New developments in the Harpaz Affair surfaced Wednesday, as former IDF spokesperson Avi Benyahu and former aide to the IDF Chief of Staff Erez Weiner were both arrested over forgery charges.
The "Harpaz Affair" is the name given to allegations that Lieutenant-Colonel Boaz Harpaz forged a document that was intended to prevent General Yoav Galant from being named former IDF Chief of Staff Gabi Ashkenazi’s successor. Military police have been investigating Ashkenazi and other top officials on suspicion of improper conduct, which is a crime under military law.
Weiner was publicly booted from the IDF in January 2013 over allegations that he contributed to the feud between Ashkenazi and former Defense Minister Ehud Barak. That feud precipitated the forgery, as Barak pushed for Galant's succession to the Chief of Staff post.
Harpaz himself was brought to court and sentenced on Tuesday over his role in the scandal, and is confined on house arrest for ten days. Benyahu and Weiner, still awaiting trial, were brought to court to extend their detention period for an additional five-day period.
Weiner and Benyahu are being charged on counts of obstruction of justice, destruction of evidence, fraud, breach of trust and above all conspiracy. However, the two men are not suspected of forging the document itself.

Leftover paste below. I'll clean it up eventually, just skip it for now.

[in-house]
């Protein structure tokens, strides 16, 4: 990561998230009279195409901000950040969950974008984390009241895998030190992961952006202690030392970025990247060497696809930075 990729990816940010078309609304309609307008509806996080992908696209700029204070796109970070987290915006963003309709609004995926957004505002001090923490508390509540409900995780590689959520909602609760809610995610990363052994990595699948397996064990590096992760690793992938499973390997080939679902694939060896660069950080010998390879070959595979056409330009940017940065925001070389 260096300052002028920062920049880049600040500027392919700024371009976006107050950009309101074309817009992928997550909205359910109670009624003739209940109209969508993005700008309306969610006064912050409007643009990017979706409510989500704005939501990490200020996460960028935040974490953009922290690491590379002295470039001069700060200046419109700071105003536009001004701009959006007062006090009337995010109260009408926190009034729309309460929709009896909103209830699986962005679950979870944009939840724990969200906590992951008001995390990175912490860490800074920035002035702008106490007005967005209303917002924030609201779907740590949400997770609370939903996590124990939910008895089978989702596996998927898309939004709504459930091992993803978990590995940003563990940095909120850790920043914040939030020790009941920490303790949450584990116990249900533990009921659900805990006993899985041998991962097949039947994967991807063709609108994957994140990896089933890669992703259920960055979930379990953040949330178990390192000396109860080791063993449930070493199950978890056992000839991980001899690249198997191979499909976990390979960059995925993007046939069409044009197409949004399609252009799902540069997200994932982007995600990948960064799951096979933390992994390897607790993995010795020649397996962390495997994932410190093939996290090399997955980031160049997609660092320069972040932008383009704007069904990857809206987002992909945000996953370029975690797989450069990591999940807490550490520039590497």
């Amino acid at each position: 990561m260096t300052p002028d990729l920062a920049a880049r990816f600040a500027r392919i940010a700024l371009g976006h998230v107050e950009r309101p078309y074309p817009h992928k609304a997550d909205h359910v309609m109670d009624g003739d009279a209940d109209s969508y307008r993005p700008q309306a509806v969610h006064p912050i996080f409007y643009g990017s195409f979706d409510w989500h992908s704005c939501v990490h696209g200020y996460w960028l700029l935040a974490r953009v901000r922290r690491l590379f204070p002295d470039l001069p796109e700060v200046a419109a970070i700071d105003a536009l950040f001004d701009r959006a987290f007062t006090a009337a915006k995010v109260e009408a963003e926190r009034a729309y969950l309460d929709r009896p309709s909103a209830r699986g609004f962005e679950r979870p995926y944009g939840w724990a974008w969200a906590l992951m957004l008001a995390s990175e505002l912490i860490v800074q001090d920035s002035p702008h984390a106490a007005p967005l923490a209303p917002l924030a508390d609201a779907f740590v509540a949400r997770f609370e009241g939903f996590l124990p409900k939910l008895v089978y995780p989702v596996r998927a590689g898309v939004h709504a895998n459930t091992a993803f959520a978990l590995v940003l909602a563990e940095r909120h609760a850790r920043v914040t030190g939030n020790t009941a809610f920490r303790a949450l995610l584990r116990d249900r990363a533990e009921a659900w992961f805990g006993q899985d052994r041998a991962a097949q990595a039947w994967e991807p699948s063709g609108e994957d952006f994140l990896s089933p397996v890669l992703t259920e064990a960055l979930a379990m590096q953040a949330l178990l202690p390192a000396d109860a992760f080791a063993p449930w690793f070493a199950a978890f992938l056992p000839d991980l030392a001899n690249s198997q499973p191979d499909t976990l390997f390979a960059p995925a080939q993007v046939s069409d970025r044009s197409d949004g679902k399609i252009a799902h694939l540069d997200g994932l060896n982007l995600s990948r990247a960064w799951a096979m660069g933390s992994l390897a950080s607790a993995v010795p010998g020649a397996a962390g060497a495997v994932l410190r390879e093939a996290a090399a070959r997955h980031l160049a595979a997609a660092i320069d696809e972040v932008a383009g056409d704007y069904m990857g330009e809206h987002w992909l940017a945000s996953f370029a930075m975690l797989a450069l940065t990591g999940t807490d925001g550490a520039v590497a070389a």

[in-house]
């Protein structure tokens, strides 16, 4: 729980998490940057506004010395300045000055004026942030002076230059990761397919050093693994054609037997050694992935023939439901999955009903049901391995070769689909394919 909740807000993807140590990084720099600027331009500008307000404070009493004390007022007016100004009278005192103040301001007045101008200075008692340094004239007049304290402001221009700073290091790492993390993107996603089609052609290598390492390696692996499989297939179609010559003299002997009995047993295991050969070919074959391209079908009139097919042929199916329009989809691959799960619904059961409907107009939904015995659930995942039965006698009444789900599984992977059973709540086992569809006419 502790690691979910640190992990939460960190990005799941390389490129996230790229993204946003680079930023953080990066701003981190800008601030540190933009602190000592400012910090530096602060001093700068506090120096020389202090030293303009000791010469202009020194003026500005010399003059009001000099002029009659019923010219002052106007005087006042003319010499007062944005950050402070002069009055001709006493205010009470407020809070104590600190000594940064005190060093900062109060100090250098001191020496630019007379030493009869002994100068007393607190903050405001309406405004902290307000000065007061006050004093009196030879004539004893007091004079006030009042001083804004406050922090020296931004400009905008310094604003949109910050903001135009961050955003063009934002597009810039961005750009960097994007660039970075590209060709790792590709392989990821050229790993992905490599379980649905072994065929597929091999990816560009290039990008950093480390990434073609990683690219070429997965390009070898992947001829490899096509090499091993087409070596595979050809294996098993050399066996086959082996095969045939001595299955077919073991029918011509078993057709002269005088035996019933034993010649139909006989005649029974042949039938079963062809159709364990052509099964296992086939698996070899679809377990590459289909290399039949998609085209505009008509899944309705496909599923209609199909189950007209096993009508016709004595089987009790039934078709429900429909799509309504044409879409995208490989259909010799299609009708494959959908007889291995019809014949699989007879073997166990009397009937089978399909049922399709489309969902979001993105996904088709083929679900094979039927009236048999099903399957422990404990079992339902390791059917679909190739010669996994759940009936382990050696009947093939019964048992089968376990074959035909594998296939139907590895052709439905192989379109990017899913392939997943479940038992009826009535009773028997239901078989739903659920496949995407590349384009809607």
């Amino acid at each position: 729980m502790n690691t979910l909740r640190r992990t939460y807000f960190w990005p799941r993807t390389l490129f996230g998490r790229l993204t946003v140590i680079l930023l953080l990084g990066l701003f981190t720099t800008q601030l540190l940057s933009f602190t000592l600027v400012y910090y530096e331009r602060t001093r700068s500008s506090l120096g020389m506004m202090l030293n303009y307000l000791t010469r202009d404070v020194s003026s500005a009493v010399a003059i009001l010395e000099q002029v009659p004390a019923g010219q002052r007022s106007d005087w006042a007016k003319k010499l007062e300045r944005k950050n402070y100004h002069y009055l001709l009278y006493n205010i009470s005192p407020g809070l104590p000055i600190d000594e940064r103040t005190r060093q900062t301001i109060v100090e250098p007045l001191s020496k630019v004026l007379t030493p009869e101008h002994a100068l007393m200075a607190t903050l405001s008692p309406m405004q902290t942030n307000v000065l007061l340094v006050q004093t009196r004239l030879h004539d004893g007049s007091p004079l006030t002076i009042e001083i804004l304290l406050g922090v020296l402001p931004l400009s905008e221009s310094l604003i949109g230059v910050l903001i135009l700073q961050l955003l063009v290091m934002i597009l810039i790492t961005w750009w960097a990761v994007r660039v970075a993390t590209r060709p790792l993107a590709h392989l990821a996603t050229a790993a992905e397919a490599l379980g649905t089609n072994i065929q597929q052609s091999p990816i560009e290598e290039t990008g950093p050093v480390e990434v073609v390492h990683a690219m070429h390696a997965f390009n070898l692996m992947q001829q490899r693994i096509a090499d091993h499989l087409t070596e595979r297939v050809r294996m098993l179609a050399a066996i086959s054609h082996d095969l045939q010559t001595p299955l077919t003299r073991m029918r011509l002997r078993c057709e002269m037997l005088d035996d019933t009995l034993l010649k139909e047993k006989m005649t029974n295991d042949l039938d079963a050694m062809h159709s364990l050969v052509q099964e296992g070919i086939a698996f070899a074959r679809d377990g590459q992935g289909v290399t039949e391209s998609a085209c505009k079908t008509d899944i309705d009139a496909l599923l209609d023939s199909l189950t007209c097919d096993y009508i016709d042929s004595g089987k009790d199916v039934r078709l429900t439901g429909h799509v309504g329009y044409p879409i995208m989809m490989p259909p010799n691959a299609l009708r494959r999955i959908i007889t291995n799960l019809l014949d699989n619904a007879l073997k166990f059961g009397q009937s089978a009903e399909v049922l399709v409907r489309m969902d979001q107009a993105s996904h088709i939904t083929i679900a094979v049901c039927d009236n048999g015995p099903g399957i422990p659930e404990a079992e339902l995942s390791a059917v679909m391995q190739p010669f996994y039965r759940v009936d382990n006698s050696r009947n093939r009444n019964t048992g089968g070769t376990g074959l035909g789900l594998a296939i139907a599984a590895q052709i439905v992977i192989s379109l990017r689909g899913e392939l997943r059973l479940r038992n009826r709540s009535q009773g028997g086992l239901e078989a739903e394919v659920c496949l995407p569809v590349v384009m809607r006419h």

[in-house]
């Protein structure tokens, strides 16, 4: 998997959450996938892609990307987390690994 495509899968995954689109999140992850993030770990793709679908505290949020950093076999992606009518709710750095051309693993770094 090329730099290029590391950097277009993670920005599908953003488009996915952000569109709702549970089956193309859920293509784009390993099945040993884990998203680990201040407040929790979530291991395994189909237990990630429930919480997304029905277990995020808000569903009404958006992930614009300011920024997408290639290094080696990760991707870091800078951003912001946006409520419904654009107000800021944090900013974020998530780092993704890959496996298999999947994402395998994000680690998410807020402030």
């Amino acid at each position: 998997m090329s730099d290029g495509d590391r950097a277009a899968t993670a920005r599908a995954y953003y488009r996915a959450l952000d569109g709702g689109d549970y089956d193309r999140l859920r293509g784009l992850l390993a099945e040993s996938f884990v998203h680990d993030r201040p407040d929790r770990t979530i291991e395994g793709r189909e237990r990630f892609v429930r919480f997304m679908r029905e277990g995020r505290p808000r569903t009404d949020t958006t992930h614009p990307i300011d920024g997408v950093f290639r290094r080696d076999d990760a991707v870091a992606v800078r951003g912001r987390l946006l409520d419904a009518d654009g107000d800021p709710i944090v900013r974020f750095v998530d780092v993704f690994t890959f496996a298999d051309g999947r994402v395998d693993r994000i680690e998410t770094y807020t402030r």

The police request for Wednesday's hearing regarding the two suspects stated that "each of them worked together with others to collect and distribute material denigrating the military and politicians while committing several offenses, including destruction of evidence and obstruction of justice." The police statement also accused the two of "holding classified materials unlawfully" and labeled them as "dangerous to the public order."
The recent investigation into the incident, which occurred over three years ago, has been brought back to the courtroom following a decision by Attorney General Yehuda Weinstein to re-open the case earlier this year. The decision, Weinstein claims, stems from evidence which was not previously known during the initial investigation.